The stone island bench in the kitchen is a Montenegro Quartzite from Artedomus. “Its monolithic quality really grounds the space under the towering void above,” says architect Bronwyn Litera.
Light spills down over the exposed framework, and period lighting adds character. The counters are Black Vermont from Bedrosian in a leather finish, and the tile is Forest field tile from Heath.
Walnut cabinetry with a custom finger-pull treatment, a close collaboration with local designer John Deitrich at Plum Projects, now wraps the kitchen perimeter.
The high ceilings and white and cream tones of the main living area create an expansive feeling inside the home.
The kitchen backsplash is white brick, so as to sync with the other white brick accents in the home.
The owner, Lauren Ellingson, did all of the interior design on the studio unit and main home.
Steel open shelves allow the couple to create meaningful vignettes. "It has allowed us to curate these precious pieces, whether from a local ceramicist or other handmade items," notes Lauren. A cowboy painting by Mark Maggiori brings a touch of nostalgia to the space and nods to her childhood in rural Montana.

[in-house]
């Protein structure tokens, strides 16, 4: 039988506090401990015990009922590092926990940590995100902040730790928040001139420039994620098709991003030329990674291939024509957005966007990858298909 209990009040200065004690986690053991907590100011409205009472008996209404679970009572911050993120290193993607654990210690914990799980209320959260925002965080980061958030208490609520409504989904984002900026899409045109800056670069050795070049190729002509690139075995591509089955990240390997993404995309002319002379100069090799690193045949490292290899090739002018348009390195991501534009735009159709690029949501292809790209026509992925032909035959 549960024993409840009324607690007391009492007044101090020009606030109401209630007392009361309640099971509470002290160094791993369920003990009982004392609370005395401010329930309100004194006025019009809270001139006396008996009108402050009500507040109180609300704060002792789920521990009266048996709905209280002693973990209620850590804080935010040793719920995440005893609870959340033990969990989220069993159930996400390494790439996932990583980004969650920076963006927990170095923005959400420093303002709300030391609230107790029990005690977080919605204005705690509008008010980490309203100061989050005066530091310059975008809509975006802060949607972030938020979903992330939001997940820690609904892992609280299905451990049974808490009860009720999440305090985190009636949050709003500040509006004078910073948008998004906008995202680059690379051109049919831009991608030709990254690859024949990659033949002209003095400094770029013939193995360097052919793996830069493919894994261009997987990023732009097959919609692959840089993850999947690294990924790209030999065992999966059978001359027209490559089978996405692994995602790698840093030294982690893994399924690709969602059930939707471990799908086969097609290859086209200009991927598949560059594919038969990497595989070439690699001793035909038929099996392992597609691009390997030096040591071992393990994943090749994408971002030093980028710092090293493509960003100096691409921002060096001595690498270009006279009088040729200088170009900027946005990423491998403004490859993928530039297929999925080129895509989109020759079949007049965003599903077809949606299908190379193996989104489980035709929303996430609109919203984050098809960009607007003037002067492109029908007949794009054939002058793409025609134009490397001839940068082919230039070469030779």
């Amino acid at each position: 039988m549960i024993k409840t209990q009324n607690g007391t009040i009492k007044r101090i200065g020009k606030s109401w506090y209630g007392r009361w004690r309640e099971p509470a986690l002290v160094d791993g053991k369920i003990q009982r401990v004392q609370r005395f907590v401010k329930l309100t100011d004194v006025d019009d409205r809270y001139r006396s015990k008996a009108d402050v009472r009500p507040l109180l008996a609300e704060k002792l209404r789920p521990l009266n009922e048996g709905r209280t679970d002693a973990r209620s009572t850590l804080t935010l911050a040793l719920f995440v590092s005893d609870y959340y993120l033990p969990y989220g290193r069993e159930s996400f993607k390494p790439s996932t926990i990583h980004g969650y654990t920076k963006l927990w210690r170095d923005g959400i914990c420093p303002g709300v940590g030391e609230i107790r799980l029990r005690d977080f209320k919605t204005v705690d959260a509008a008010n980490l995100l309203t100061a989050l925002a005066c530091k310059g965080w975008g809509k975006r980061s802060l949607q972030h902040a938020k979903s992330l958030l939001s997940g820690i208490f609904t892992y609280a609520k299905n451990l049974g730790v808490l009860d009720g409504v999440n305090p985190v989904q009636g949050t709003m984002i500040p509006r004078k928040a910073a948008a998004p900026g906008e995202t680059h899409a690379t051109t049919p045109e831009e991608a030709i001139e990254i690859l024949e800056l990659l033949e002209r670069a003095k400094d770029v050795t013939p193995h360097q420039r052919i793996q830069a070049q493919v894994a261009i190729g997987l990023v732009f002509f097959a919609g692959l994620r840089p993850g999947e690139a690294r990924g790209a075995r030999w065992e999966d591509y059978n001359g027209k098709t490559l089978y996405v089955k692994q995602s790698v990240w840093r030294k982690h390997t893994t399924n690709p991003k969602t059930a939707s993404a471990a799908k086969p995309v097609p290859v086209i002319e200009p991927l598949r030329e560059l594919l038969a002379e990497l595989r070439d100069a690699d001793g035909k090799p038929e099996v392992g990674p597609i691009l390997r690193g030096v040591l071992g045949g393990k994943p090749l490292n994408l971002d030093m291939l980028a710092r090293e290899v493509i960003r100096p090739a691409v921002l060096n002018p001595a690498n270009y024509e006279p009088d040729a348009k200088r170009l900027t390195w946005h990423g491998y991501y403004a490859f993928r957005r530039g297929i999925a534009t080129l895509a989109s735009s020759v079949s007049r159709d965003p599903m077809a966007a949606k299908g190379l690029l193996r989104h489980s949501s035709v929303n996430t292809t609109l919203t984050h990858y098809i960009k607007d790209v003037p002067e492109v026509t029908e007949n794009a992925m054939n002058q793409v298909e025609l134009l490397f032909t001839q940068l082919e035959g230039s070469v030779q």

The new kitchen is a compact eight feet wide—and much more efficient. The IKEA cabinets have been modified and upgraded with hardware, attachments, and fixtures. A Smeg refrigerator replaces a corner cabinet and complements a European-scale cooktop and small oven.
Olsen enjoys a cup of coffee made by the La Specialista machine. “It’s the perfect fit in a kitchen that is personalized for our own style and life,” he comments.
Flanking both sides of the backsplash are grey Heath tiles that were installed backwards to reveal the unglazed side. Leathered granite countertops add yet another contrasting texture within the space.
The kitchen features oak cabinets stained in a dark grey and navy tile from Heath Ceramics. These darker elements are balanced by the tongue-and-groove wood ceiling and floors, as well as ample sunlight entering through the steel-framed glass doors.
Architect Eric Olsen imagined a space that employs contrasting colors, textures, and shapes to create a warm and inviting interior. One of many such details includes a custom light fixture above the island, which he designed in collaboration with Buzzell Studios.